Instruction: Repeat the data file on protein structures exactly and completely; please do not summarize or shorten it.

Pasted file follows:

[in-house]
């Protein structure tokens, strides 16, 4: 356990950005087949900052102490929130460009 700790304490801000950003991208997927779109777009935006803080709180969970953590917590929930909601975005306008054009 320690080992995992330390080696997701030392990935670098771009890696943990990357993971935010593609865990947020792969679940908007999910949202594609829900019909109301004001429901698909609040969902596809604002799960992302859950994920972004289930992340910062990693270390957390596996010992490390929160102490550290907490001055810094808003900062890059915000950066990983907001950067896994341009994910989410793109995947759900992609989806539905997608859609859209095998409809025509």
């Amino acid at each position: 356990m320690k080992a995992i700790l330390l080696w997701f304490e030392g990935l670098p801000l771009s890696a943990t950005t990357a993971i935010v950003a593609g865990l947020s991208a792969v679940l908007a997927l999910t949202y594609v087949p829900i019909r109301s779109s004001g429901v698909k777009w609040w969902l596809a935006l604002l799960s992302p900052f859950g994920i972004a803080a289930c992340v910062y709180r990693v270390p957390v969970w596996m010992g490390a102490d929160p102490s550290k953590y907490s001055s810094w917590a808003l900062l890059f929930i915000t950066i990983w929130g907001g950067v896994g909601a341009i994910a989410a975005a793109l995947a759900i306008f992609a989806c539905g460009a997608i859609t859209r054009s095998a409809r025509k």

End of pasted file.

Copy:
[in-house]
């Protein structure tokens, strides 16, 4: 356990950005087949900052102490929130460009 700790304490801000950003991208997927779109777009935006803080709180969970953590917590929930909601975005306008054009 320690080992995992330390080696997701030392990935670098771009890696943990990357993971935010593609865990947020792969679940908007999910949202594609829900019909109301004001429901698909609040969902596809604002799960992302859950994920972004289930992340910062990693270390957390596996010992490390929160102490550290907490001055810094808003900062890059915000950066990983907001950067896994341009994910989410793109995947759900992609989806539905997608859609859209095998409809025509």
């Amino acid at each position: 356990m320690k080992a995992i700790l330390l080696w997701f304490e030392g990935l670098p801000l771009s890696a943990t950005t990357a993971i935010v950003a593609g865990l947020s991208a792969v679940l908007a997927l999910t949202y594609v087949p829900i019909r109301s779109s004001g429901v698909k777009w609040w969902l596809a935006l604002l799960s992302p900052f859950g994920i972004a803080a289930c992340v910062y709180r990693v270390p957390v969970w596996m010992g490390a102490d929160p102490s550290k953590y907490s001055s810094w917590a808003l900062l890059f929930i915000t950066i990983w929130g907001g950067v896994g909601a341009i994910a989410a975005a793109l995947a759900i306008f992609a989806c539905g460009a997608i859609t859209r054009s095998a409809r025509k």